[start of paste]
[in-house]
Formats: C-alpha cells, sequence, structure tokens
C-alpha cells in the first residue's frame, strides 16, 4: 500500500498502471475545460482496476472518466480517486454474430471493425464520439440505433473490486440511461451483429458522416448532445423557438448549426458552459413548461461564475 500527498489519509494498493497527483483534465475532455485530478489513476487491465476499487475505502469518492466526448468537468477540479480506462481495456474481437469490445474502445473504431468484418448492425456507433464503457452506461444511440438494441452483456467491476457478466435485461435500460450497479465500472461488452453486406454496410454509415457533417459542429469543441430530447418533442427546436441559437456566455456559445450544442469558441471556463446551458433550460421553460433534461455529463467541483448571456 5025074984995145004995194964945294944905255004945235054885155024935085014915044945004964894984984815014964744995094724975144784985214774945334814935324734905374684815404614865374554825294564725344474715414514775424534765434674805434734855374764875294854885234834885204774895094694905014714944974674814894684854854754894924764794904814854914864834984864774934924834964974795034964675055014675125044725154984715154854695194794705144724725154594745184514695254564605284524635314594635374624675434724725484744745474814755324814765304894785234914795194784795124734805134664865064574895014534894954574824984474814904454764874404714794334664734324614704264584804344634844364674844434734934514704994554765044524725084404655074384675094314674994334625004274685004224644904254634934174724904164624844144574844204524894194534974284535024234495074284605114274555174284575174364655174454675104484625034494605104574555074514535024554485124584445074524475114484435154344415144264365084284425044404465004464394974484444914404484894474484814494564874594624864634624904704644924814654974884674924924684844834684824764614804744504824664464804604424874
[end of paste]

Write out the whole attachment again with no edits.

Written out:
[in-house]
Formats: C-alpha cells, sequence, structure tokens
C-alpha cells in the first residue's frame, strides 16, 4: 500500500498502471475545460482496476472518466480517486454474430471493425464520439440505433473490486440511461451483429458522416448532445423557438448549426458552459413548461461564475 500527498489519509494498493497527483483534465475532455485530478489513476487491465476499487475505502469518492466526448468537468477540479480506462481495456474481437469490445474502445473504431468484418448492425456507433464503457452506461444511440438494441452483456467491476457478466435485461435500460450497479465500472461488452453486406454496410454509415457533417459542429469543441430530447418533442427546436441559437456566455456559445450544442469558441471556463446551458433550460421553460433534461455529463467541483448571456 5025074984995145004995194964945294944905255004945235054885155024935085014915044945004964894984984815014964744995094724975144784985214774945334814935324734905374684815404614865374554825294564725344474715414514775424534765434674805434734855374764875294854885234834885204774895094694905014714944974674814894684854854754894924764794904814854914864834984864774934924834964974795034964675055014675125044725154984715154854695194794705144724725154594745184514695254564605284524635314594635374624675434724725484744745474814755324814765304894785234914795194784795124734805134664865064574895014534894954574824984474814904454764874404714794334664734324614704264584804344634844364674844434734934514704994554765044524725084404655074384675094314674994334625004274685004224644904254634934174724904164624844144574844204524894194534974284535024234495074284605114274555174284575174364655174454675104484625034494605104574555074514535024554485124584445074524475114484435154344415144264365084284425044404465004464394974484444914404484894474484814494564874594624864634624904704644924814654974884674924924684844834684824764614804744504824664464804604424874